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Mumbai's unlikely terrorist

Sheela Bhatt in Mumbai | September 02, 2003 02:03 IST
Last Updated: September 01, 2003 16:46 IST

Under her black burqa, she wears a black printed 'nighty'; her hands are henna-ed, her ankles are adorned with heavy silver jhanjars.

She has a plump, pleasant face and a strapping body; she looks like one of the millions of ordinary housewives you see bustling around on Mumbai's streets.

Neither 'ordinary', nor 'housewife', are words that apply to Fahmida Mohammed Hanif, the 37-year-old mother of three who, last week, got into a cab with her husband and two of her children, and a lethal cargo of 25 kilos of gelatin, wired up to a ticking timer.

Her seeming ordinariness, says Assistant Commissioner of Police Suresh Walishetty -- a member of the team that led the investigation into the Mumbai bomb blasts of August 25 -- is dangerously deceptive.

At the time of her arrest, says Walishetty, she evinced no regret; rather, she said she had done what she did for the sake of her 'kaum' (community).

What she did was assemble the weapons of destruction. From her 100 square-foot room in Chiman Pada, a Muslim-dominated locality in suburban Andheri, she helped her husband put together detonators and 'time bombs', before setting out with her family to plant the lethal payload.

The story of the investigation that led to her arrest is a study in patience.

As soon as Shivnarayan Pande, the taxi driver whose vehicle was used in the blast and who survived the explosion, told police that he had picked up the family from Chiman Pada, Mumbai crime branch officers were posted in that area.

Police artists quickly prepared the sketches of the suspects, based on Pande's recollections; they were then passed around in Chiman Pada as crime branch officials tapped their sources looking for leads.

One informant came forward to tell the police that he had seen Arshad -- an expert in zari-embroidery -- with the couple; he said the three of them were carrying huge bags.

The informant led the police to 'Juhu gully', in Andheri West, and pointed out the home of Arshad. Police embarked on a vigil that was to last 36 hours, before their quarry walked into the net.

Arshad, in turn, gave up the names of Hanif and Fahmida -- but when police landed up at their address to affect the arrest, they found that a resident of the neighbourhood had died; the situation was hardly conducive to making an arrest.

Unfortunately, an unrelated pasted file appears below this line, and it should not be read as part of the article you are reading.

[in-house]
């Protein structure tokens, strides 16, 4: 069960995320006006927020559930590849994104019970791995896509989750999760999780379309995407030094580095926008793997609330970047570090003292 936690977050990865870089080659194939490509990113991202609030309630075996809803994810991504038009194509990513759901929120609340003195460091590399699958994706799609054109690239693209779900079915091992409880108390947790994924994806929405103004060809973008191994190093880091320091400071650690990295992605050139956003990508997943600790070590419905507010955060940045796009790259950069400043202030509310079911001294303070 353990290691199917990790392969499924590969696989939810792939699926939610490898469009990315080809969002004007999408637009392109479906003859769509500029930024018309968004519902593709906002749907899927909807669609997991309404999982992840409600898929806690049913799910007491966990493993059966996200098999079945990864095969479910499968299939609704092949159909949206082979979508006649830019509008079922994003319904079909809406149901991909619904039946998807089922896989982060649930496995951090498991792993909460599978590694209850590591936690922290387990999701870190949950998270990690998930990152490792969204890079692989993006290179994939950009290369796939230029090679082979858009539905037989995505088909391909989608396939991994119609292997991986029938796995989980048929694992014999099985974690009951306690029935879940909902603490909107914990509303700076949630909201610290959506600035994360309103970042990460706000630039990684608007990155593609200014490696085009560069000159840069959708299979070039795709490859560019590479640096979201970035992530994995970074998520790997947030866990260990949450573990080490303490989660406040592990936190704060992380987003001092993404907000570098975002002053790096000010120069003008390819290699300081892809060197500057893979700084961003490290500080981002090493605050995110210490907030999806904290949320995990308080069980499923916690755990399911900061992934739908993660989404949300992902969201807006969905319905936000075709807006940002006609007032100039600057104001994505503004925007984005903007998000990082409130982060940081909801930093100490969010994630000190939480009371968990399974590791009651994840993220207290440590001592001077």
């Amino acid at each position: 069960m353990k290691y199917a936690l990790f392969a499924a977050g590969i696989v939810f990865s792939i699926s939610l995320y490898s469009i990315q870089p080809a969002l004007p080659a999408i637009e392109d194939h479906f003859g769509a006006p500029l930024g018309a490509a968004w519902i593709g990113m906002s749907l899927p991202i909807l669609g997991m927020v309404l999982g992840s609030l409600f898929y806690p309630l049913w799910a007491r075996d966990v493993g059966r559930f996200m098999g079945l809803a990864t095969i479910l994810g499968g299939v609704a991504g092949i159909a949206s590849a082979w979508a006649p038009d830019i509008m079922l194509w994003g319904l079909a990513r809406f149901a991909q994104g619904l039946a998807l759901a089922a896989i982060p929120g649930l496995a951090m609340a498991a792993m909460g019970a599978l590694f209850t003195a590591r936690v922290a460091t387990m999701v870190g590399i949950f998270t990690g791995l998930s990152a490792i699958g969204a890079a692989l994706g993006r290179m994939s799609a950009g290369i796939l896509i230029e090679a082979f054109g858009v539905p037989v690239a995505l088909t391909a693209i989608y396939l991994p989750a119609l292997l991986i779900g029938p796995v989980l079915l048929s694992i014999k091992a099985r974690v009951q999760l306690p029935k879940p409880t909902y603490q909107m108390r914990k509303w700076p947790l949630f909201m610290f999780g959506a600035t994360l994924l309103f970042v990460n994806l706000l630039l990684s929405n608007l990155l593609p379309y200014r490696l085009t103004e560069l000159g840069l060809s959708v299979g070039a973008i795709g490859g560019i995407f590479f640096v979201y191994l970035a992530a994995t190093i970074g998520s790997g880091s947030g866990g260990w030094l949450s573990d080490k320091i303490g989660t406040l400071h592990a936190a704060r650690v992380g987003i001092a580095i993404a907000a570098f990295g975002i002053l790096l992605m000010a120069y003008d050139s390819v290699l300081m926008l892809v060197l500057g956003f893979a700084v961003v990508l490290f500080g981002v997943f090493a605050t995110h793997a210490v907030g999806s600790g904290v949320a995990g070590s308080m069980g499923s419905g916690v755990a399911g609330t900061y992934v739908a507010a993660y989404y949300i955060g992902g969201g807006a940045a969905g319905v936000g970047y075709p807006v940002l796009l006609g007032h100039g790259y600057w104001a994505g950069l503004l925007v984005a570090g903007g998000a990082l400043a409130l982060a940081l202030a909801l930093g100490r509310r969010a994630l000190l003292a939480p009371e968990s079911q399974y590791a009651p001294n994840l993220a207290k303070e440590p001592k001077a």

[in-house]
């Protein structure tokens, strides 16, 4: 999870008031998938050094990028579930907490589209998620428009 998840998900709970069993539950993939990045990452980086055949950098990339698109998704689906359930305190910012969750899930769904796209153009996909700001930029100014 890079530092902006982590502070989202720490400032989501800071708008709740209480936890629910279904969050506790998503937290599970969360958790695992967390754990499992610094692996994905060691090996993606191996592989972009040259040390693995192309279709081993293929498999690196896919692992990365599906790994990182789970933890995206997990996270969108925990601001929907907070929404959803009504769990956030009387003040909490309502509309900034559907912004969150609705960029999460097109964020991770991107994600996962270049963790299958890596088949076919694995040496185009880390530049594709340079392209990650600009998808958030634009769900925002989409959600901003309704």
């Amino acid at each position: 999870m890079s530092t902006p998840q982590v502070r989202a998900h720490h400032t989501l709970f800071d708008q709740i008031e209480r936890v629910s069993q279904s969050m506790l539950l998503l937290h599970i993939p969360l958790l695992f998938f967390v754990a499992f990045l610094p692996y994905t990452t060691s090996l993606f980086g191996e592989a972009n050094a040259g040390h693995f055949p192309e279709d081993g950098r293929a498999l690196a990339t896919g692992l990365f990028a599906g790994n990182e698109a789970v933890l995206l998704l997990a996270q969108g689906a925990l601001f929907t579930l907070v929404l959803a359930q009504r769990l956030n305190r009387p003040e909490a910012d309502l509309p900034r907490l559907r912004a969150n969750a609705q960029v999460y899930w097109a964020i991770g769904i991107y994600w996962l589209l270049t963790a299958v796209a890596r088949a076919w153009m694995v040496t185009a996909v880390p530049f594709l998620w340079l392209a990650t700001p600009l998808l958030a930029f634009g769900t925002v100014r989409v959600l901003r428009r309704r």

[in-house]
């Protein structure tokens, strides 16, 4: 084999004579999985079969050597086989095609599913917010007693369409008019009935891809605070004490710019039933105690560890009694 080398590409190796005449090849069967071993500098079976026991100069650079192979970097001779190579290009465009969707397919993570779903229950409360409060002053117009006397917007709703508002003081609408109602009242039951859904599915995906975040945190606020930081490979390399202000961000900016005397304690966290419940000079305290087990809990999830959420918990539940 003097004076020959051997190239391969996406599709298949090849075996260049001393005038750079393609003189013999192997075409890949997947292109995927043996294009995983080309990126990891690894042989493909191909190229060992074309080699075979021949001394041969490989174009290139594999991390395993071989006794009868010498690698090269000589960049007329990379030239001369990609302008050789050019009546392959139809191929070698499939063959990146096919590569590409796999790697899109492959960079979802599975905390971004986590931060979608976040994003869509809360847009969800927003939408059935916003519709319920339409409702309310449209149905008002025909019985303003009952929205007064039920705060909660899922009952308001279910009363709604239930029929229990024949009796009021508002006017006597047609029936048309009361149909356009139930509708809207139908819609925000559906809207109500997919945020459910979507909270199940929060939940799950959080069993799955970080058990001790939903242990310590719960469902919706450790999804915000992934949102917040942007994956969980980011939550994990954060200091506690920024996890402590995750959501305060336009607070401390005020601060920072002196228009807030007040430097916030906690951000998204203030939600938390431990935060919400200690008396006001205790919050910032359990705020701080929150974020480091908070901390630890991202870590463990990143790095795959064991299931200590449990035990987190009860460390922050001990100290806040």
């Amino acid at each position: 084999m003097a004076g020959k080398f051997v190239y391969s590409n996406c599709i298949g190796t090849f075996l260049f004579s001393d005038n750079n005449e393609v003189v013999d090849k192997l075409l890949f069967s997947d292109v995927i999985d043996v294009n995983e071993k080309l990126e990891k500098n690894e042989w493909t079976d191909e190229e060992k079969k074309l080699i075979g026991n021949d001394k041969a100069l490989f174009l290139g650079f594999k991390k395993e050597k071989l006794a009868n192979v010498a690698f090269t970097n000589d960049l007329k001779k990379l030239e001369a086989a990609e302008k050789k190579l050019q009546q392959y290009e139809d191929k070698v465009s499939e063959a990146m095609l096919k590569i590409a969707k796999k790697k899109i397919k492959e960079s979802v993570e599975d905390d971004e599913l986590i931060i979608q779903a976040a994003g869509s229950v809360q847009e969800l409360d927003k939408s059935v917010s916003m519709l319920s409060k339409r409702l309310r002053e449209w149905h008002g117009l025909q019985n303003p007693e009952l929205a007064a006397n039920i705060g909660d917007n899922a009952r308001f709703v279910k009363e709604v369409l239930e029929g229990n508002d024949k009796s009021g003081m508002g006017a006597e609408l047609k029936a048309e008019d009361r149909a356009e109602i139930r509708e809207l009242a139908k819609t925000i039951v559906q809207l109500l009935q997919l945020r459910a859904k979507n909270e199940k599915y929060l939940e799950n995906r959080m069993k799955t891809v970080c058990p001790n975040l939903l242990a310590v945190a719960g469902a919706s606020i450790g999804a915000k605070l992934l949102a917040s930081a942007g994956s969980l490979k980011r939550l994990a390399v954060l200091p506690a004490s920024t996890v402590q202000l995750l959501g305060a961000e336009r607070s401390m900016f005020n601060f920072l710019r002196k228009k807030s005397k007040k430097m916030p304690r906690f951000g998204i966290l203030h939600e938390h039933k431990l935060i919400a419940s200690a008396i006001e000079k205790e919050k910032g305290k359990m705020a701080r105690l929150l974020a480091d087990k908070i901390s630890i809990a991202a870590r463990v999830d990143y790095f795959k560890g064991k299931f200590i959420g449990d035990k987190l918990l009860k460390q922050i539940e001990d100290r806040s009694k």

Members of the police team, disguised as Muslims, joined the funeral procession; others fanned out across the neighbourhood in disguise. They waited for the funeral to end and for the mourners to disperse. Then, at what they deemed the appropriate moment, they arrested the couple.

At the time of the arrest, the police also found Fahmida and Hanif's grown-up son; investigating officials say he had quarrelled with his parents and was not involved in the destruction.

He has since been taken out of Chiman Pada, under police security, to prevent his being harmed by a backlash.

Fahmida's interrogation has yielded much information. She told the police how, on July 28, she twice boarded BEST buses in Ghatkopar only to discover that the back seats were occupied; it was only on her third attempt that she found space at the rear of the bus.

She planted her bomb, got off at the next stop, Marol, and returned home; the bomb later exploded at Ghatkopar, killing four persons and injuring 31.

Fahmida told the police that since she and her husband were not suspected after the July 28 blasts, she felt it was safe to remain in their home even after the more lethal August 25 blasts.

"Hanif has served once in the King's palace in Saudi Arabia," Walishetty said. "When the Gujarat riots happened, he was in Dubai serving in Hilton Hotel. He was attending prayers at a mosque in Dubai, and heard and was brainwashed by the anti-Gujarat and anti-India speeches of the maulvis.

"He was persuaded by some Pakistanis, and an Indian who is based in Mumbai and Dubai, to leave the job and return to Mumbai; they assured him of money and protection.

"On arriving in Mumbai, he started plying a three-wheeler, and was also making bombs at home with the help of Fahmida."

Fahmida told police that she took telephone messages from Dubai, and also from another operator who, she said, provided them with the raw materials needed to make the bombs.

Walishetty is certain that the police has all the evidence it needs to nail the couple, especially Fahmida.

"There is no chance that she is innocent," the senior police official says. "We will make a fool-proof case against her. A woman who could even involve her 18-year-old daughter in her crime must not go scot-free."

Hanif's accomplice in crime, Arshad, similarly told police that at the time of the 2002 Gujarat riots, he was in Surat. "Apna matha fir gaya, atyachar dekh kar (My head turned, on seeing the atrocities), he told the police.

The Indian who helped recruit Hanif, and the operator who helped Hanif and Fahmida get raw materials for their bombs, are absconding.

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